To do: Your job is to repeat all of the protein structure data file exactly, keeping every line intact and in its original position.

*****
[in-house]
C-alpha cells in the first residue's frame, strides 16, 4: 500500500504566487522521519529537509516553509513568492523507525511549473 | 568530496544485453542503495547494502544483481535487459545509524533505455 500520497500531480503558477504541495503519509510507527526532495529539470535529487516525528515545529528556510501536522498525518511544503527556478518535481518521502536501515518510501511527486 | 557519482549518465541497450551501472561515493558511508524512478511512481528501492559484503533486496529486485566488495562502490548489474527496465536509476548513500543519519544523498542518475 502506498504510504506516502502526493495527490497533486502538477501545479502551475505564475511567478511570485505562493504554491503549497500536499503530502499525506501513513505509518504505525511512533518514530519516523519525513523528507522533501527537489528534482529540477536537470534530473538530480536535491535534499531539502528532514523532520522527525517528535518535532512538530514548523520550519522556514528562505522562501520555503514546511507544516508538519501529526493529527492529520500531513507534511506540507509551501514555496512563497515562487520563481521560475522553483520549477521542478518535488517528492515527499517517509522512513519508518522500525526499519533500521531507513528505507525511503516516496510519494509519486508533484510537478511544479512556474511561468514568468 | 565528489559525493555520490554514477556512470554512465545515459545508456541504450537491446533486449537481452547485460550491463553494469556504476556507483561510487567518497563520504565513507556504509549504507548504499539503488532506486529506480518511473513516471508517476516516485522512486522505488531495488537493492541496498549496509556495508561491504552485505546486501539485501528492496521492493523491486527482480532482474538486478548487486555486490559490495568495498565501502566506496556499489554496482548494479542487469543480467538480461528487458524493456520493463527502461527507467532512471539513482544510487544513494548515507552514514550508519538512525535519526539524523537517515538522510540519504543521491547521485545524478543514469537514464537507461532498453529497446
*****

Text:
[in-house]
C-alpha cells in the first residue's frame, strides 16, 4: 500500500504566487522521519529537509516553509513568492523507525511549473 | 568530496544485453542503495547494502544483481535487459545509524533505455 500520497500531480503558477504541495503519509510507527526532495529539470535529487516525528515545529528556510501536522498525518511544503527556478518535481518521502536501515518510501511527486 | 557519482549518465541497450551501472561515493558511508524512478511512481528501492559484503533486496529486485566488495562502490548489474527496465536509476548513500543519519544523498542518475 502506498504510504506516502502526493495527490497533486502538477501545479502551475505564475511567478511570485505562493504554491503549497500536499503530502499525506501513513505509518504505525511512533518514530519516523519525513523528507522533501527537489528534482529540477536537470534530473538530480536535491535534499531539502528532514523532520522527525517528535518535532512538530514548523520550519522556514528562505522562501520555503514546511507544516508538519501529526493529527492529520500531513507534511506540507509551501514555496512563497515562487520563481521560475522553483520549477521542478518535488517528492515527499517517509522512513519508518522500525526499519533500521531507513528505507525511503516516496510519494509519486508533484510537478511544479512556474511561468514568468 | 565528489559525493555520490554514477556512470554512465545515459545508456541504450537491446533486449537481452547485460550491463553494469556504476556507483561510487567518497563520504565513507556504509549504507548504499539503488532506486529506480518511473513516471508517476516516485522512486522505488531495488537493492541496498549496509556495508561491504552485505546486501539485501528492496521492493523491486527482480532482474538486478548487486555486490559490495568495498565501502566506496556499489554496482548494479542487469543480467538480461528487458524493456520493463527502461527507467532512471539513482544510487544513494548515507552514514550508519538512525535519526539524523537517515538522510540519504543521491547521485545524478543514469537514464537507461532498453529497446